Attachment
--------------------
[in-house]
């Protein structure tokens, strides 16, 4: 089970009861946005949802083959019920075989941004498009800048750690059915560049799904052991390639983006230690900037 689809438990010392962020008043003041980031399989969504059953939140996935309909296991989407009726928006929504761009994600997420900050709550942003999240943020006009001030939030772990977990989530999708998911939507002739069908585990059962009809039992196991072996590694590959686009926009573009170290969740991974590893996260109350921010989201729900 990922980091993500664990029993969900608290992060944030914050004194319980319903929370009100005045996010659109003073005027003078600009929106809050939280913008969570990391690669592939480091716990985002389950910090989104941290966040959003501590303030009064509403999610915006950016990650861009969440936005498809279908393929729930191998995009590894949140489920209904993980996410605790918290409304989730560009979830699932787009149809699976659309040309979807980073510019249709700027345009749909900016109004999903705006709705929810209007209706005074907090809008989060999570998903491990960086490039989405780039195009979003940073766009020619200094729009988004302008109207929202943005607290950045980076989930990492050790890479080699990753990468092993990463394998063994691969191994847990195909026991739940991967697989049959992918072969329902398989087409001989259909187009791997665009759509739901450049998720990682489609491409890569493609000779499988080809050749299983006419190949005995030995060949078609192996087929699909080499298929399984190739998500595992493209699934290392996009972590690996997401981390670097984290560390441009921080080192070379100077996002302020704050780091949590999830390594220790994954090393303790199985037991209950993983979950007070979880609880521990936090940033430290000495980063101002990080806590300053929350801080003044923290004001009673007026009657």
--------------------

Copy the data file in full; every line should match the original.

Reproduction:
[in-house]
């Protein structure tokens, strides 16, 4: 089970009861946005949802083959019920075989941004498009800048750690059915560049799904052991390639983006230690900037 689809438990010392962020008043003041980031399989969504059953939140996935309909296991989407009726928006929504761009994600997420900050709550942003999240943020006009001030939030772990977990989530999708998911939507002739069908585990059962009809039992196991072996590694590959686009926009573009170290969740991974590893996260109350921010989201729900 990922980091993500664990029993969900608290992060944030914050004194319980319903929370009100005045996010659109003073005027003078600009929106809050939280913008969570990391690669592939480091716990985002389950910090989104941290966040959003501590303030009064509403999610915006950016990650861009969440936005498809279908393929729930191998995009590894949140489920209904993980996410605790918290409304989730560009979830699932787009149809699976659309040309979807980073510019249709700027345009749909900016109004999903705006709705929810209007209706005074907090809008989060999570998903491990960086490039989405780039195009979003940073766009020619200094729009988004302008109207929202943005607290950045980076989930990492050790890479080699990753990468092993990463394998063994691969191994847990195909026991739940991967697989049959992918072969329902398989087409001989259909187009791997665009759509739901450049998720990682489609491409890569493609000779499988080809050749299983006419190949005995030995060949078609192996087929699909080499298929399984190739998500595992493209699934290392996009972590690996997401981390670097984290560390441009921080080192070379100077996002302020704050780091949590999830390594220790994954090393303790199985037991209950993983979950007070979880609880521990936090940033430290000495980063101002990080806590300053929350801080003044923290004001009673007026009657």